Ron Bruncati had the herculean task of balancing the needs of actors with the demands of directors. He did it deftly for more than 25 years as the stage manager at the Chanhassen Dinner Theatres.
From 1974 to 2001, Bruncati was the man behind more than 50 main stage productions and made sure the curtain went up and came down every night without a hitch.
“He had the ability to keep all the balls in the air at once,” said Gary Gisselman, the Chanhassen’s founding artistic director, who hired Bruncati. “He could keep his finger on anything and cared about everything that was important.”
Bruncati was in a rehabilitation center in St. Louis Park when he died in his sleep on Aug. 17. He was 79.
He was born in 1934 in the New York City borough of Brooklyn and graduated from Stuyvesant High School and Brooklyn College. After school, Bruncati started out in the television department of the J. Walter Thompson Advertising Agency, where he produced one of the first TV commercials for toilet paper. But he didn’t see himself in a 9-to-5 job and left shortly after when the theater bug came calling, said his wife of 45 years, Jan, of Minneapolis.
Always good with people, Bruncati networked his way into jobs as stage manager at the Equity Library Theater, the New York Shakespeare Festival, the 1964 remounting of “The Cradle Will Rock” and a North American and European tour with comedian/pianist Victor Borge. One of those relationships led to a job at the Guthrie Theater, where he worked with directors such as Sir Tyrone Guthrie, Michael Langham and Len Cariou from 1968 to 1974.
“He was very good at his job,” his wife said. “He had the gift of keeping things intact, not only the basics but keeping the human connection intact. He related well to people.”
At the Chanhassen, Bruncati managed shows such as “She Loves Me,” “Annie Get Your Gun,” “Fiddler on the Roof” and “Joseph and the Amazing Technicolor Dreamcoat.” He was also known for his big smiles and thick New York accent, which came across profoundly when he cued “da tunder and da rain” in a production of “Brigadoon.”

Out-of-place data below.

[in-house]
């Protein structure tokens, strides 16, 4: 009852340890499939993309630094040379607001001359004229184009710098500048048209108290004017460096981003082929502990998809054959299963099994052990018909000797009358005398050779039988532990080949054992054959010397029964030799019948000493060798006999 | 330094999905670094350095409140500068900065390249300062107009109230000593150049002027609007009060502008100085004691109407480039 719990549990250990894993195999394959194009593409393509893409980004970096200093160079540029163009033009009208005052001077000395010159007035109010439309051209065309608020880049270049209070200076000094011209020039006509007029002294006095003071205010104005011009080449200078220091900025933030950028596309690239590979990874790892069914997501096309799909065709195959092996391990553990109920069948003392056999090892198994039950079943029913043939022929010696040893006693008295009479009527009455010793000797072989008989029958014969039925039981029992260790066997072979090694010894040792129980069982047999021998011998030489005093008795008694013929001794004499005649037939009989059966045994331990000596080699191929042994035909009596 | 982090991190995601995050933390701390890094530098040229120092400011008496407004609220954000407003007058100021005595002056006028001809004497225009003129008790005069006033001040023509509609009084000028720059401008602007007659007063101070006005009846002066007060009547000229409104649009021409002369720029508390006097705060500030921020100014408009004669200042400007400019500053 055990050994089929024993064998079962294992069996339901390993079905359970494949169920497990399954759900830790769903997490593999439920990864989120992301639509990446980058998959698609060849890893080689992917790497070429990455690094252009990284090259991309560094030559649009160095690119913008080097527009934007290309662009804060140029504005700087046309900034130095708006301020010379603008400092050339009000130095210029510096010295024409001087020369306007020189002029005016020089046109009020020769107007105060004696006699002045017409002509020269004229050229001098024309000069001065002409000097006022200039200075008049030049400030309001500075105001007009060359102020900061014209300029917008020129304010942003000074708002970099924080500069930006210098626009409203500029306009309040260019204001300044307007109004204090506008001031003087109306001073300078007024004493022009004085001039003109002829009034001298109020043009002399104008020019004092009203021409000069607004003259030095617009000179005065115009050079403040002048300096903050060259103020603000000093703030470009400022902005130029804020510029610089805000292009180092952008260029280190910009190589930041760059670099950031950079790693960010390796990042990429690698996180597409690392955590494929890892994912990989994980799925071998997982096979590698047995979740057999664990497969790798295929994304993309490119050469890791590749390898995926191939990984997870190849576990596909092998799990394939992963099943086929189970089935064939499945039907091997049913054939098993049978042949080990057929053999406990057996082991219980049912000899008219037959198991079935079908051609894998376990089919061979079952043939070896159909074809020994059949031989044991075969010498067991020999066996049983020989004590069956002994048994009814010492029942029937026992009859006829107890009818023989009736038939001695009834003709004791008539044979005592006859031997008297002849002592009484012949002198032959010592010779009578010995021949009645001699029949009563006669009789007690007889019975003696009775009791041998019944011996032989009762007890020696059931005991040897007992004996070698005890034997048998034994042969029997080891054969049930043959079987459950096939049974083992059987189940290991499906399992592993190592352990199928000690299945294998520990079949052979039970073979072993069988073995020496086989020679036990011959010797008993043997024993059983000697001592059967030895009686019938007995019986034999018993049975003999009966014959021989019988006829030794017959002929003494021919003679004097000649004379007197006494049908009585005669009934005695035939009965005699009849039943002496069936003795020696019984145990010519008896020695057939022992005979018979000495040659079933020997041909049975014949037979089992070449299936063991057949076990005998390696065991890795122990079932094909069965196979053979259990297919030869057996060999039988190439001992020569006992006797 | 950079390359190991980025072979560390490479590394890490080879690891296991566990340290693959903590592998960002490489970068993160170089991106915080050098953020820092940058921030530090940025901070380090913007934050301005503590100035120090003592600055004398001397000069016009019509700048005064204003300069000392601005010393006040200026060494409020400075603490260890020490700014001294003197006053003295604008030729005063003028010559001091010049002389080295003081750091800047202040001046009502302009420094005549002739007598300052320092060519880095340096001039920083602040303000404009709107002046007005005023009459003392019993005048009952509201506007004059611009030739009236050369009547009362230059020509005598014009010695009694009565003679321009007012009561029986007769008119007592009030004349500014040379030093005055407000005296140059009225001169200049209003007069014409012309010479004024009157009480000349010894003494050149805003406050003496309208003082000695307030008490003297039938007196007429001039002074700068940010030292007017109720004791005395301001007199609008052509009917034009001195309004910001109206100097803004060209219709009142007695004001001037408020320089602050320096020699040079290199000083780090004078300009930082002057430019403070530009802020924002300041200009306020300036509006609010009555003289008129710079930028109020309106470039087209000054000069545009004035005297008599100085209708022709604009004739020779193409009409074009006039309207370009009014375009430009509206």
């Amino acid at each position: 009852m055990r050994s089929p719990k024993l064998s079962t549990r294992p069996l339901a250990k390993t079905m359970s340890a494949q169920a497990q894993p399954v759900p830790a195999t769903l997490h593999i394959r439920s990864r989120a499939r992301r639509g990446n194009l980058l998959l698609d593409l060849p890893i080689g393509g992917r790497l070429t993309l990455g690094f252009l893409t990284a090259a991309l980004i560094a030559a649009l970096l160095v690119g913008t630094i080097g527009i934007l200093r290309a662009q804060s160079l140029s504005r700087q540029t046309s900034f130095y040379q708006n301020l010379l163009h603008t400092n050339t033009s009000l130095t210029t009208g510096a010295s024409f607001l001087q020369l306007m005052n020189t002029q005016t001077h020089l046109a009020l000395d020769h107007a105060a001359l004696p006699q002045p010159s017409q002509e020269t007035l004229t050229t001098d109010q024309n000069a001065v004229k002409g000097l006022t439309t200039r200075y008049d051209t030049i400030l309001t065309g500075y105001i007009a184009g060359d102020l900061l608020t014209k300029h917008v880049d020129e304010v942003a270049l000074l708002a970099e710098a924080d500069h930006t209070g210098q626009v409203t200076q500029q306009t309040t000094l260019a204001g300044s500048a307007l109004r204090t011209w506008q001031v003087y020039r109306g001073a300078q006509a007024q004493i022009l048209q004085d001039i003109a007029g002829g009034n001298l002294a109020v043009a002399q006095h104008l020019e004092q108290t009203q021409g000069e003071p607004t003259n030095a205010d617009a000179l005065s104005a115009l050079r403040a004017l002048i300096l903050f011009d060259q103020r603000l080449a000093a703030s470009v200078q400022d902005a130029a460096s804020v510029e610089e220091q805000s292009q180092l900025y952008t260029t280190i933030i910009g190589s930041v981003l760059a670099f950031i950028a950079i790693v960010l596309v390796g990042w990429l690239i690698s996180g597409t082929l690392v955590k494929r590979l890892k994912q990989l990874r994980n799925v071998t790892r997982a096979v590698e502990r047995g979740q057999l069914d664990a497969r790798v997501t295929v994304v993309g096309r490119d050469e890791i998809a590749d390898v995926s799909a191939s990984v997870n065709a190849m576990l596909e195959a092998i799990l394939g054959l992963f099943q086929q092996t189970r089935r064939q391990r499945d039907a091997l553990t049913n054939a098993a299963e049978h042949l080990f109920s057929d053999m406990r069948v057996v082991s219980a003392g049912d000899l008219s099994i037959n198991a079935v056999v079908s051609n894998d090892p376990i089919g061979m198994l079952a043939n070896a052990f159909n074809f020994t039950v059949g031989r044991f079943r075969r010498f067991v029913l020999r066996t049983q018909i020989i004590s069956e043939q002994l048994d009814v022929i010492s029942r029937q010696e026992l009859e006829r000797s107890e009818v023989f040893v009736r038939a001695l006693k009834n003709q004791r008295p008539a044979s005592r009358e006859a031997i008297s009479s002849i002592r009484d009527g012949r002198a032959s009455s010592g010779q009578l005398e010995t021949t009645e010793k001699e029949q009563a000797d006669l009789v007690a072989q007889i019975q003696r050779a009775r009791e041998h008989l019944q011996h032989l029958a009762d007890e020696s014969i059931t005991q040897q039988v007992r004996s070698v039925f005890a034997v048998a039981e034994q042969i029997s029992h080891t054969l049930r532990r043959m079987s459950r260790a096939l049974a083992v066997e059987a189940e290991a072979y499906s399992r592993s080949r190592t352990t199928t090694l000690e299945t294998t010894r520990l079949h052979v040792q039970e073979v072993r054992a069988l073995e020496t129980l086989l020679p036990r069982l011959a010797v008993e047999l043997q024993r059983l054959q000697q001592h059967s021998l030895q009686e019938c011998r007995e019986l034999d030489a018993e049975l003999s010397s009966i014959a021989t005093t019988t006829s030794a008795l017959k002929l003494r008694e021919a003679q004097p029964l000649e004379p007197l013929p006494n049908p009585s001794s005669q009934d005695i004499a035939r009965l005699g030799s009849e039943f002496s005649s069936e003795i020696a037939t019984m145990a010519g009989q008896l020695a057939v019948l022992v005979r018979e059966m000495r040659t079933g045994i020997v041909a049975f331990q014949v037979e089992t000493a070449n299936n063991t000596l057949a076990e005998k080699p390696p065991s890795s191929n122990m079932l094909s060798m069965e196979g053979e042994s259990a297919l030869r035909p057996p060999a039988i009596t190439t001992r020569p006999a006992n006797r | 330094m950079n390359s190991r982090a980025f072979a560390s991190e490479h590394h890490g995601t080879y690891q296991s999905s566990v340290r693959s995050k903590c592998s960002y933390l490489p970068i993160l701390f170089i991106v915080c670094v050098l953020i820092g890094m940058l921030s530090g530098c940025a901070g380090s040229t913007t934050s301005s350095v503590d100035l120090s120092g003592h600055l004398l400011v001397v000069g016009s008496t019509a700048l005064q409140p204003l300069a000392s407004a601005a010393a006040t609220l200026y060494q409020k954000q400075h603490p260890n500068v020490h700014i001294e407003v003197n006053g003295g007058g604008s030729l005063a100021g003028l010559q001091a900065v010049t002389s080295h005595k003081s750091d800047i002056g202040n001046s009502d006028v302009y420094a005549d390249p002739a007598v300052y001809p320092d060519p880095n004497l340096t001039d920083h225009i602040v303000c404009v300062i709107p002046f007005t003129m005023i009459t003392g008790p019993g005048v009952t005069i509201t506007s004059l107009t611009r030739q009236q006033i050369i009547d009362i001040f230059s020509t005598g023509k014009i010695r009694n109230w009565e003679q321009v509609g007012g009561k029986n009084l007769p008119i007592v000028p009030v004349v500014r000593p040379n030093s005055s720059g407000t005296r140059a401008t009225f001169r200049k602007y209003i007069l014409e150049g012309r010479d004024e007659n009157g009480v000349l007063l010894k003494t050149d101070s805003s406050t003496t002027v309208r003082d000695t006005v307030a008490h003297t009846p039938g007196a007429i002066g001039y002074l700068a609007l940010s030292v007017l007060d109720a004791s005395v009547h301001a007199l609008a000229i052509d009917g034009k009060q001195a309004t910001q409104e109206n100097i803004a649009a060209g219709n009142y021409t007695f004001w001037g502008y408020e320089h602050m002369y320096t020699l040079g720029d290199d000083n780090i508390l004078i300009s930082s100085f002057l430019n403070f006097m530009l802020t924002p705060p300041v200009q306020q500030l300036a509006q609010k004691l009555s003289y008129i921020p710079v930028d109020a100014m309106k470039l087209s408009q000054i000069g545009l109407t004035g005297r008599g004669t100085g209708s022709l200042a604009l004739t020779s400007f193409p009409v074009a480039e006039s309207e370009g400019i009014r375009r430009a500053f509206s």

He injected humor when the situation called for it, such as one night when actor David Brinkley was late because he ran out of gas. Current artistic director Michael Brindisi recalled that Bruncati got on the P.A. and announced that Brinkley was going to be late because he was “out of gas.” Later he announced to the cast that “Brinkley’s got gas!”
Meticulous and detail oriented, Bruncati read aloud the Actor’s Equity union rules at the beginning of each production, down to the final period, said Steve Andersen, a former stage manager at Chanhassen who now runs ShowHouse Productions in Minneapolis. Bruncati was not afraid to raise his voice when necessary. But he also was a father figure to actors and was always able to win people to his side, Andersen said.
After leaving the Chanhassen, Bruncati taught computer courses for seniors at Minneapolis Community and Technical College and indulged in his lifelong passion for reading cookbooks like one would read a novel, and using his six-burner stove to cook up newfound recipes, his wife said.
He also enjoyed gardening, building and restoring wood furniture and traveling to Italy.
Besides his wife, Bruncati is survived by a daughter, Cara Mia Bruncati, of Watertown, Mass., a brother, Robert (Bobby) Bruncati, of California, and two grandchildren.
A memorial will be held from 1 to 4 p.m. Sept. 28 on the main stage of the Chanhassen Dinner Theatres, 501 W. 78th St., Chanhassen.